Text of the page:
Andrea Arcangeli:

     There are several of debug options, but do NOT use the soft lockup
     option!  For newer SMP boxes, turn kernel debugging then turn on
     the NMI oopser.  To verify that the NMI oopser is working, after
     booting the new kernel, /cat /proc/interrupts and verify that you
     are getting NMIs.  When the box locks up, you should get an OOPS.

     You may also try the %eip option.  This allows the kernel to print
     on the console the %eip address every time a kernel function is
     called.  When the box locks up, write down the first column ordered
     by the second column then lookup the addresses in the
     file.  This works only in console mode.

     Also note that the use of a serial console can greatly facilitate
     debugging kernel lockups, not just SMP kernel lockups!

     "APIC error interrupt on CPU#n, should never happen" messages in

     A message like:

     APIC error interrupt on CPU#0, should never happen.
     ... APIC ESR0: 00000002
     ... APIC ESR1: 00000000

  indicates a 'receive checksum error'. This cannot be caused by Linux
  as the APIC message checksumming part is completely in hardware. It
  might be marginal hardware. As long as you dont see any instability,
  they are not a problem - APIC messages are retried until delivered.
  (Ingo Molnar)

  4.2.  Possible causes of crash

  In this section you'll find some possible reasons for a crash of an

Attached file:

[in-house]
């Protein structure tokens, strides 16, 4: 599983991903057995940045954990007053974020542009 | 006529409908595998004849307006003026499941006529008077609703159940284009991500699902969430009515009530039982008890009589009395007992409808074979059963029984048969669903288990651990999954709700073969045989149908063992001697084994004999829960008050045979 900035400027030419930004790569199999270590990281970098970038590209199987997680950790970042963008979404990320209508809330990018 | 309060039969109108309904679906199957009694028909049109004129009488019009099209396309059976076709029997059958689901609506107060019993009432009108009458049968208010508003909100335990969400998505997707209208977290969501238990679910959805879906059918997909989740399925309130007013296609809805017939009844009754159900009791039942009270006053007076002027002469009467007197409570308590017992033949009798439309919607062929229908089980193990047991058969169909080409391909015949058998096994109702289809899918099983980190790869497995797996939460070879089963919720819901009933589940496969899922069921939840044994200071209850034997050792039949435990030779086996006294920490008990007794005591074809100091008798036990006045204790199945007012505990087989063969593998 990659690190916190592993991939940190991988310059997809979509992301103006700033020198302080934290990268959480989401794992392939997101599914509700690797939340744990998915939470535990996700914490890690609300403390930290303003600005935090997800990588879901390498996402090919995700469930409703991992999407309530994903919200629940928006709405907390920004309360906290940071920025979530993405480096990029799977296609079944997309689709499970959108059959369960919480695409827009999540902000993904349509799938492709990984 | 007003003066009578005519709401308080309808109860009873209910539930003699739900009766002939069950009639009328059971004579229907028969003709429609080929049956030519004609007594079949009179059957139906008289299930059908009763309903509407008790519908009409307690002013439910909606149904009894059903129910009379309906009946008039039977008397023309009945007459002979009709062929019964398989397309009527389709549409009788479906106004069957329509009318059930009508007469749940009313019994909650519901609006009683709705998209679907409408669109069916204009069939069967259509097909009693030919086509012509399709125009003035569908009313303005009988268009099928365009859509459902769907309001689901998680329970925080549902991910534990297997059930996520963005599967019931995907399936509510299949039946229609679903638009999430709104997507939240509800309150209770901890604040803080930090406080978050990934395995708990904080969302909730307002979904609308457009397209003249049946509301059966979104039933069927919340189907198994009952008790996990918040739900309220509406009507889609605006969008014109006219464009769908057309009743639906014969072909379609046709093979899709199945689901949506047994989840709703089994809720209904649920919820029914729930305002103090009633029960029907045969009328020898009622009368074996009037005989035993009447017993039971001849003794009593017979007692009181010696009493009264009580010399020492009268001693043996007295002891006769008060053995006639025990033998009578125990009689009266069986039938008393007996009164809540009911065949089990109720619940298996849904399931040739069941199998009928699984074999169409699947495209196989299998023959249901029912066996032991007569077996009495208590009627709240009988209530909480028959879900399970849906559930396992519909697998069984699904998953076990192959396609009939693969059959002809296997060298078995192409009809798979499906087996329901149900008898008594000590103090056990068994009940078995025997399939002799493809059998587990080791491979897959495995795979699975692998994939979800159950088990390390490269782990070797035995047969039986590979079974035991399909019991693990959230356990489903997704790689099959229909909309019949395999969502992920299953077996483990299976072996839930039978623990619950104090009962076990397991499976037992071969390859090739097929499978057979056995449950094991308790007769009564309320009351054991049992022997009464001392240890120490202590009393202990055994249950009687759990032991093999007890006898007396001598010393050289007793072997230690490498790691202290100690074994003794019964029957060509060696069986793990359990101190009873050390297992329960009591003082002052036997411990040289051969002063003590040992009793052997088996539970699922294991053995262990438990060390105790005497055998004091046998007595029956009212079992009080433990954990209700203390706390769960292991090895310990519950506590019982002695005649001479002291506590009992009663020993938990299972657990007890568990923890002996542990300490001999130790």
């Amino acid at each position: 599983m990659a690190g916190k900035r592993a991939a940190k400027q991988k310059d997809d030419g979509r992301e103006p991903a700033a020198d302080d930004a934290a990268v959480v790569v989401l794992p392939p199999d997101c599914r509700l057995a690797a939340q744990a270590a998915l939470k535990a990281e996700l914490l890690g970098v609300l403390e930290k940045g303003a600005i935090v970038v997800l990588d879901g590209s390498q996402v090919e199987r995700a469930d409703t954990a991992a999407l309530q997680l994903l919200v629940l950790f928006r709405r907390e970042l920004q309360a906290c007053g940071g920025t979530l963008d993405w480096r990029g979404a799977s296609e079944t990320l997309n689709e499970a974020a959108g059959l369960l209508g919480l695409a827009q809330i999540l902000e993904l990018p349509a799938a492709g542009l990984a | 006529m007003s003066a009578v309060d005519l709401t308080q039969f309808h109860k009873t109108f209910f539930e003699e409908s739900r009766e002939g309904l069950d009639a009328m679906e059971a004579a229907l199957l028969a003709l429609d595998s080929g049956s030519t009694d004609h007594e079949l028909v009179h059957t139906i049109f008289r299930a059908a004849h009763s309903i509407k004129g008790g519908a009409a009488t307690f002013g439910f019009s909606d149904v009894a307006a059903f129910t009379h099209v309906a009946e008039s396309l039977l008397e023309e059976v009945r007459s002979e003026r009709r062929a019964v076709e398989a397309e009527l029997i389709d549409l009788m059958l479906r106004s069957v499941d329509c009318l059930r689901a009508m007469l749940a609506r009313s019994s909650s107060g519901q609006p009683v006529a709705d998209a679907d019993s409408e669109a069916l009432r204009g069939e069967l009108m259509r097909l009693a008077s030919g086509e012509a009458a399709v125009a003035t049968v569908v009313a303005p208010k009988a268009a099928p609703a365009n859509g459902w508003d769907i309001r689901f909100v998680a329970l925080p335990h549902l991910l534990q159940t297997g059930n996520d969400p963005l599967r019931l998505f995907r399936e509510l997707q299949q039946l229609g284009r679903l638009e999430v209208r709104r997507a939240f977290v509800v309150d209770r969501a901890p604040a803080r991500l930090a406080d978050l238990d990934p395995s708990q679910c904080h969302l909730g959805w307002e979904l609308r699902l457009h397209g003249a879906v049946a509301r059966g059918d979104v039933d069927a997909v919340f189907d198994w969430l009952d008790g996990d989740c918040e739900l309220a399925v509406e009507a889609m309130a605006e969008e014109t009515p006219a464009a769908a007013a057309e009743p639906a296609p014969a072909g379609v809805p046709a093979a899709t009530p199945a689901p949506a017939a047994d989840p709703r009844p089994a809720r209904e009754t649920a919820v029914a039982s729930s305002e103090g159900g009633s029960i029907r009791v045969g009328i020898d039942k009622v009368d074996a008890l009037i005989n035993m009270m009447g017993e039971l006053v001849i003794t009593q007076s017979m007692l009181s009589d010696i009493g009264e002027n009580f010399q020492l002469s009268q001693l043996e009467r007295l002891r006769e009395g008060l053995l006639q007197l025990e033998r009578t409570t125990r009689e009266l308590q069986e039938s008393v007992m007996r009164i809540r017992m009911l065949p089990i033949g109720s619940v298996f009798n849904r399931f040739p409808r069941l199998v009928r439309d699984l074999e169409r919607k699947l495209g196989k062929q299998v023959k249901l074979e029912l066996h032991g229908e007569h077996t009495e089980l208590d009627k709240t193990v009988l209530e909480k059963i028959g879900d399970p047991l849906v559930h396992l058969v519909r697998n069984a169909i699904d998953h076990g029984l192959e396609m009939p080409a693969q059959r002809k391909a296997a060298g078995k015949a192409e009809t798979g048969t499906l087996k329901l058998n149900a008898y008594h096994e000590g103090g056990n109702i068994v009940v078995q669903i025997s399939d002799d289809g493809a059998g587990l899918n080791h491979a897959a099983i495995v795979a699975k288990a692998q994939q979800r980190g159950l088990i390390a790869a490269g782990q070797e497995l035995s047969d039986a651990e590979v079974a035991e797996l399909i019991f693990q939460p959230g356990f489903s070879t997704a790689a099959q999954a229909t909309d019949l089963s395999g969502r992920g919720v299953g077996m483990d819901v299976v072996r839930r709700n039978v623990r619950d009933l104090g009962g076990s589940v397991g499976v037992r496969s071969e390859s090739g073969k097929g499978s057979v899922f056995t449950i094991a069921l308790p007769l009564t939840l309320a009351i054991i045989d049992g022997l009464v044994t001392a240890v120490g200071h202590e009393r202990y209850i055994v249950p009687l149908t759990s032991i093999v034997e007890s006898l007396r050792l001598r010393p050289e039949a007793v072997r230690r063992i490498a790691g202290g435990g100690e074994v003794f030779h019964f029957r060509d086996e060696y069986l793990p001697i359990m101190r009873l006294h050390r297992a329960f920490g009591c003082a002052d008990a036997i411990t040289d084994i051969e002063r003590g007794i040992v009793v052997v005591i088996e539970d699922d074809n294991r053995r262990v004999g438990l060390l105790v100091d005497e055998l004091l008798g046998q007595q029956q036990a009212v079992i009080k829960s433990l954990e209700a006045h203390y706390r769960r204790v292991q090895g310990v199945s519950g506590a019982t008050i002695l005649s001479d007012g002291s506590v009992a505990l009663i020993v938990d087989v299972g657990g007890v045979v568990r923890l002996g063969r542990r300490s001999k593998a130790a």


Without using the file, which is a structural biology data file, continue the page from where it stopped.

SMP machine (credits are due to Jakob �stergaard for this part). As
  far as I (David) know, theses problems are Intel specific.

  �  Cooling problems

     >From Ralf B�chle: [Related to case size and fans] It's important
     that the air is flowing.  It of course can't where cables etc. are
     preventing this like in too small cases.  On the other side I've
     seen oversized cases causing big problems.  There are some tower
     cases on the market that actually are worse for cooling than
     desktops.  In short, the right thing is thinking about aerodynamics
     in the case.  Extra cases for hot peripherals are usefull as well.

     Of course you can always go to Radio Shack (or similar) and get
     another fan.  You can use the lm_sensors to monitor the CPU
     temperature of newer PII and PIII processors.  This might help you
     to determine if heat is a problem. (Wade Hampton)
  �  Bad memory

     Don't buy cheap RAM and don't use mixed RAM modules on a
     motherboard that is picky about it.

     Especially Tyan motherboards are known to be picky about RAM speed.

     There have been some report of 10ns PC100 RAM being sold with
     motherboards where the CPU really needs 8ns RAM. (Wade Hampton)

  �  Bad combination of different stepping CPUs

     Check /proc/cpuinfo to see that your CPUs are same stepping.

  �  If your system is unstable, then DON'T overclock it!

     ...and even if it is stable, DON'T overclock.

     >From Ralf B�chle: Overclocking causes very subtle problems.  I
     have a nice example, one of my overclocked old machines
     misscomputes a couple of pixels of a 640 x 400 fractal.  The
     problem is only visible when comparing them using tools. So better
     say never, nuncas, jamais, niemals overclock.

  �  2.0.x kernel and fast ethernet (from Robert G. Brown)

     2.0.x kernels on high performance fast ethernet systems have
     significant (and known) problems with a race/deadlock condition in
     the networking interrupt handler.

     The solution is to get the latest 100BT development drivers from